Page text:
Michael Taub is a past client at the American Institute for Stuttering. He attended an intensive therapy program several years ago, and he regularly attends our Tuesday night practice/support group. Recently, he shared a story with us about his experiences as a student teacher in a middle school classroom. He was kind enough to share it with our blog. Michael, your motivation to become an excellent teacher is inspiring. Thank you for sharing this story with us.
Written by: Michael Taub
Some days I hardly stutter at all. I know, I know: this type of thing shouldn’t matter to me. But I admit that sometimes when I find myself speaking almost fluently for a good amount of time, I think, “Look at how far I’ve come.” “My work is finally paying off,” etc. What usually happens then is that I start getting hung up on not stuttering...and I start silent blocking more.
It’s a cycle – one of stuttering, managed fluency paired with bouts of spontaneous fluency and bursts of confidence followed by moments of uncertainty. People who don’t stutter are probably familiar with this type of cycle too – one of ups and downs, ebbs and flows – life. But no matter what part of the cycle I find myself in, I always come back to the tool that helps me most: advertising – just telling people that I stutter.
Without advertising, I don’t know how I would’ve dealt with one of my bigger more recent challenges.
I began my middle school student teaching placement a month ago as part of the process to become a state-certified social studies teacher. This wasn’t going to be my first time in front of a classroom. I taught English for a couple of years in Ecuador, and this past fall semester I student taught 11th graders in a South Bronx high school. However, because this was going to be my first attempt at teaching young kids, I felt like the stakes were high. I wanted to show myself that I had a newfound confidence that I lacked in 1998 as a middle school student. I wanted to show myself that adult me could stutter without fear and shame.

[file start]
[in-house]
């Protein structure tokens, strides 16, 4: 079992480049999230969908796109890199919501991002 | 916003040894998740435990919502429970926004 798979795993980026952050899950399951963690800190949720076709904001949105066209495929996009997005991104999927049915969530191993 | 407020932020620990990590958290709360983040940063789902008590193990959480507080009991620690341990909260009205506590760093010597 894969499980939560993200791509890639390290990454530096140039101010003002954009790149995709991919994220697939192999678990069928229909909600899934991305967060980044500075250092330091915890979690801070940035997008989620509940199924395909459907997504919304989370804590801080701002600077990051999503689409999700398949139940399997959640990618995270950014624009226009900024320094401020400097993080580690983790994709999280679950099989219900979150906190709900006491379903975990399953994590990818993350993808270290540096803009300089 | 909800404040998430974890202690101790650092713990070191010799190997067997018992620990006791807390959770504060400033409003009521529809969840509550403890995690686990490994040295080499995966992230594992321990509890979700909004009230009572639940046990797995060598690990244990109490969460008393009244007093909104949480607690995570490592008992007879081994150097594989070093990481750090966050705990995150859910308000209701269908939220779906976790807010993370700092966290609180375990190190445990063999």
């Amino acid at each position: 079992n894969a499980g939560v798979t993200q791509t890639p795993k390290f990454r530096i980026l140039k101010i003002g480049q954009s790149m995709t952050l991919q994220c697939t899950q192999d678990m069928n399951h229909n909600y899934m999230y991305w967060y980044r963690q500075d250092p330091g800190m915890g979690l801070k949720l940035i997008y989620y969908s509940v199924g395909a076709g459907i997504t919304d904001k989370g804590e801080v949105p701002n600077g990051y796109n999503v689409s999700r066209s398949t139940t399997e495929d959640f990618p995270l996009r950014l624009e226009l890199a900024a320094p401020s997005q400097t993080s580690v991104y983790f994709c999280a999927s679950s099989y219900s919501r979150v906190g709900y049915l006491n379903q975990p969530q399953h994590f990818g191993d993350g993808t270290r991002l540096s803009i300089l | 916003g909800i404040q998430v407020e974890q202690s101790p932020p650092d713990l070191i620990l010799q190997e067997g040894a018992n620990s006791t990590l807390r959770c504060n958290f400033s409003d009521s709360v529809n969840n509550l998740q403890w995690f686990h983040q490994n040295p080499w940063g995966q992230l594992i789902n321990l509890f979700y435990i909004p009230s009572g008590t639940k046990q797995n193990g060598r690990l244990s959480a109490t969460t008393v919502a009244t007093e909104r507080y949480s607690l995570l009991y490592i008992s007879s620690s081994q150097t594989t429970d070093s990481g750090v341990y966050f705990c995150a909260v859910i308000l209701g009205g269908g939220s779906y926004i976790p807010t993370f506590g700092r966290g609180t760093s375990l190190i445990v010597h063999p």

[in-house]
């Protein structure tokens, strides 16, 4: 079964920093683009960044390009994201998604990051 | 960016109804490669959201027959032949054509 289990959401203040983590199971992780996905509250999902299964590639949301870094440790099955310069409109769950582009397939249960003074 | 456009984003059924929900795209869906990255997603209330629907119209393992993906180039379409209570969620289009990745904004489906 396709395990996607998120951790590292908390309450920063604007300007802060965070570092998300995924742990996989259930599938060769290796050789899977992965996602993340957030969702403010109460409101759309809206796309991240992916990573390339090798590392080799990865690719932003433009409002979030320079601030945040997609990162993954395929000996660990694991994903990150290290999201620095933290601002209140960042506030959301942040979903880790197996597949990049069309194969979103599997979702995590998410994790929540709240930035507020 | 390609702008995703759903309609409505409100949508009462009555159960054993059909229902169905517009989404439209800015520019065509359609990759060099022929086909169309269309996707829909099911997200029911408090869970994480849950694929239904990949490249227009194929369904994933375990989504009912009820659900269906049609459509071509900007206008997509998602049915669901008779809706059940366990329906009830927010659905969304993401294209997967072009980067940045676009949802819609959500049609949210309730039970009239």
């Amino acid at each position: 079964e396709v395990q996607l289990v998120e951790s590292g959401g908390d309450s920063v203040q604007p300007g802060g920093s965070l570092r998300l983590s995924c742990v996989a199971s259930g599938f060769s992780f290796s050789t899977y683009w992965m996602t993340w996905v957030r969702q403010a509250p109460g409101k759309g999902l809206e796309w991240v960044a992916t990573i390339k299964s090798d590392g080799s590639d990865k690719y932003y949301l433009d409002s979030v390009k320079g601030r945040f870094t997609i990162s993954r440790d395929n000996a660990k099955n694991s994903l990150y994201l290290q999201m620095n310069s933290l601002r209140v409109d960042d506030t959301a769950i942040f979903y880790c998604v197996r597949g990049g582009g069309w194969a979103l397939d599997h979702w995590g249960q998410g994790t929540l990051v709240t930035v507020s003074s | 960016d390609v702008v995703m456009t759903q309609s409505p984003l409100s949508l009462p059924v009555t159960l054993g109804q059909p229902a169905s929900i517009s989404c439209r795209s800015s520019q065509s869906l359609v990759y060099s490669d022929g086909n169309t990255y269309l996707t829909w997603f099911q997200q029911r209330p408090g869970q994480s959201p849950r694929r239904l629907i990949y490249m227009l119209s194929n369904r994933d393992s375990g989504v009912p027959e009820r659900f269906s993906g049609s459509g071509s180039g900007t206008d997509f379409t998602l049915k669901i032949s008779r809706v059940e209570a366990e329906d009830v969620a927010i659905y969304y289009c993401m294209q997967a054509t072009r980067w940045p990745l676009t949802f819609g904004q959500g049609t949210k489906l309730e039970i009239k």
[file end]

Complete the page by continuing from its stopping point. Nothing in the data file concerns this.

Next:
I wanted to show the middle school students that I was a confident teacher.When I was in middle school, I was always trying to blend in with the rest of the kids. Before I started getting serious about dealing with my stuttering, the last thing I wanted to do was draw attention to what I used to consider a weakness. So now, there I was – standing in front of 27 twelve and thirteen-year-olds, part of me feeling like I was in eighth grade again, as if I was about to deliver an oral report that I had been dreading for days. I could hear my cooperating teacher’s voice and suddenly I was half-dreaming. “Mr. Taub will be with us through the spring. Mr. Taub, is there anything you’d like to say to the class…?” Everything seemed surreal.
I reminded myself of some of the experiences from the past decade that separated adult me from teenage me…“I’m looking forward to working with you guys. Oh and, one more thing. I w-w-w-want to let you know that I stutter, which means that sometimes I repeat my words or syllables or speak slowly. I’m fine with it, so if you ever have questions about it or if you need me to repeat myself, just ask.”
Some kids looked surprised. Some didn’t. I chose not to worry either way.
At the end of the third class on that first day, a co-teacher in one of our integrated “mainstream” and special-ed classes said to me, “You know, this is really going to be great for John.” She pointed to a student putting a notebook into his backpack, pushing his chair back under the table. “John stutters, and he’s going to enjoy having you in the classroom.” And I remembered again why I’m proud to be a person who stutters.
Atlanta Clinic Director, Board-Certified Specialist in Fluency Disorders
Carl is the Clinic Director for our Atlanta office. He joined AIS in New York in 2006 and worked closely with our founder, Catherine Montgomery for five years. In 2016, he moved to Atlanta to open our first satellite office.